Gilgit-Baltistan: Mitigating Adverse Environmental Impacts of DBD Dam

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GILGIT (ET): Even though the construction of Diamer-Bhasha dam will have adverse impacts on the environment, but efforts are underway to mitigate them as much as possible.

This was discussed at a high-level meeting of Water and Power Development Authority (Wapda) Lahore with the dam’s stakeholders on Thursday. The Wapda authorities assured the stakeholders that steps were being taken to preserve the local culture by setting up model villages around the reservoir periphery.

The meeting was held as part of public consultation on the environment impact assessment of the dam being constructed in Diamer District and parts of Khyber-Pakhtunkhwa (K-P). More than 30,000 people from 32 villages of Diamer valley will be dislocated as the work progresses, said Dr Izharul Haq, a senior advisor in Wapda. He said the dam brewed controversy between the governments of G-B and K-P after the K-P Assembly adopted a resolution claiming over 8 km land near the dam.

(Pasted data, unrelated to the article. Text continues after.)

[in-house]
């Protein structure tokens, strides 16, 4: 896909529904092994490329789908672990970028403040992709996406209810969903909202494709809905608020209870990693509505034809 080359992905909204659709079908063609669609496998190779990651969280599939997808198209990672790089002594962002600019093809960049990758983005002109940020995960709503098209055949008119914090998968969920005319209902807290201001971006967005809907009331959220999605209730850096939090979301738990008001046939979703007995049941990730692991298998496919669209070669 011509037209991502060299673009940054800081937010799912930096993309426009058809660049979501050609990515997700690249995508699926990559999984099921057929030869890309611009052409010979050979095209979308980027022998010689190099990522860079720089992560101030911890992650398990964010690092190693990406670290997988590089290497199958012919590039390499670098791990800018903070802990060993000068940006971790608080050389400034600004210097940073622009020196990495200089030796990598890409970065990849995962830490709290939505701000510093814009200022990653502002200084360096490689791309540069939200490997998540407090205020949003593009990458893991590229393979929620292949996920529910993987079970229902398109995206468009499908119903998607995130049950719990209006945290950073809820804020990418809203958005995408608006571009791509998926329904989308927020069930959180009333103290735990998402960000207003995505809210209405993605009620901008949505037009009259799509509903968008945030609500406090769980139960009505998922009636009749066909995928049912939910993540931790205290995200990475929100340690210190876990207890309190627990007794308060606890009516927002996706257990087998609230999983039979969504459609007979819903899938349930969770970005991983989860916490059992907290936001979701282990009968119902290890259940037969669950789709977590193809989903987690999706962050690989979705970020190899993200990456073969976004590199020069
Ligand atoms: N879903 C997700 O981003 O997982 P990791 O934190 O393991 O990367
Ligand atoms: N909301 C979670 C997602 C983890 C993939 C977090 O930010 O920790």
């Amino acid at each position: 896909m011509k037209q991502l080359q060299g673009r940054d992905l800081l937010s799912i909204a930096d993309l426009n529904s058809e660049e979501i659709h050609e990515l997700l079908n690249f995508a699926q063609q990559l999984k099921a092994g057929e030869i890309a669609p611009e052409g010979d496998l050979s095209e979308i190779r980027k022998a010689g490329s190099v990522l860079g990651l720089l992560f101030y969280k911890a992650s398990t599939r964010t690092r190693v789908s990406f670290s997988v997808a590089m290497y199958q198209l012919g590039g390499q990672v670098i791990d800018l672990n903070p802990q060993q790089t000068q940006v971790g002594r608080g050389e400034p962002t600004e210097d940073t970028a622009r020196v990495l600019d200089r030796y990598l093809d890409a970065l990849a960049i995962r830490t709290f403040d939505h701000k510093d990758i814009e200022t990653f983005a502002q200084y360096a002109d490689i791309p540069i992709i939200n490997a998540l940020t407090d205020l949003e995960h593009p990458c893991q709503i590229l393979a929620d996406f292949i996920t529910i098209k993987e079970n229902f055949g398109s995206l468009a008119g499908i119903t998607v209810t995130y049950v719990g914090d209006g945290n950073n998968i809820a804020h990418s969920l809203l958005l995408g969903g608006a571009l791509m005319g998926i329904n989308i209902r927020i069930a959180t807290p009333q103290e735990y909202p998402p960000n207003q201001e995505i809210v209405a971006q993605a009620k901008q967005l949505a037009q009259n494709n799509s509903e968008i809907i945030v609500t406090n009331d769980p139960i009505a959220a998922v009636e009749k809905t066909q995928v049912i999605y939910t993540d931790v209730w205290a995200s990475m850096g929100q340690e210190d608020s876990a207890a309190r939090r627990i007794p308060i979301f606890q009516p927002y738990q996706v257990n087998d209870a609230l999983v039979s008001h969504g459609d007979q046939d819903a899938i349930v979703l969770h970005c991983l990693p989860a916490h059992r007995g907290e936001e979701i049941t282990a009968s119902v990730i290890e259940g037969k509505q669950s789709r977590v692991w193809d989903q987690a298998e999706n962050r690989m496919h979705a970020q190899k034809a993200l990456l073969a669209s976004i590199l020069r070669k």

Dr Rahil Ahmed, another official of Wapda said it was highly likely that hundreds of rock carvings would be submerged in the reservoir, but said the German government has pledged to support them in preserving them in a museum in Chilas.

Mohammad Zafar, an official of the World Wildlife Fund, said the area around the dam was home to some rare wildlife species will lose their habitat due to the construction. He asked the authorities to take the aspect into account.

Meanwhile, the participants complained that they were not consulted before preparing plans for those affected by the dam.

The meeting was attended by public representatives, officials of wildlife and forests departments and district administration and NGOs.  With a storage capacity of about 8 million acre-feet and projected electricity generation of 4,500 megawatts, Diamer-Bhasha will top both Tarbela and Mangla dams as the storage capacities of both have fallen drastically due to silting over the years.

According to experts, the dam is expected to be completed in eight years and will cost over $12 billion.

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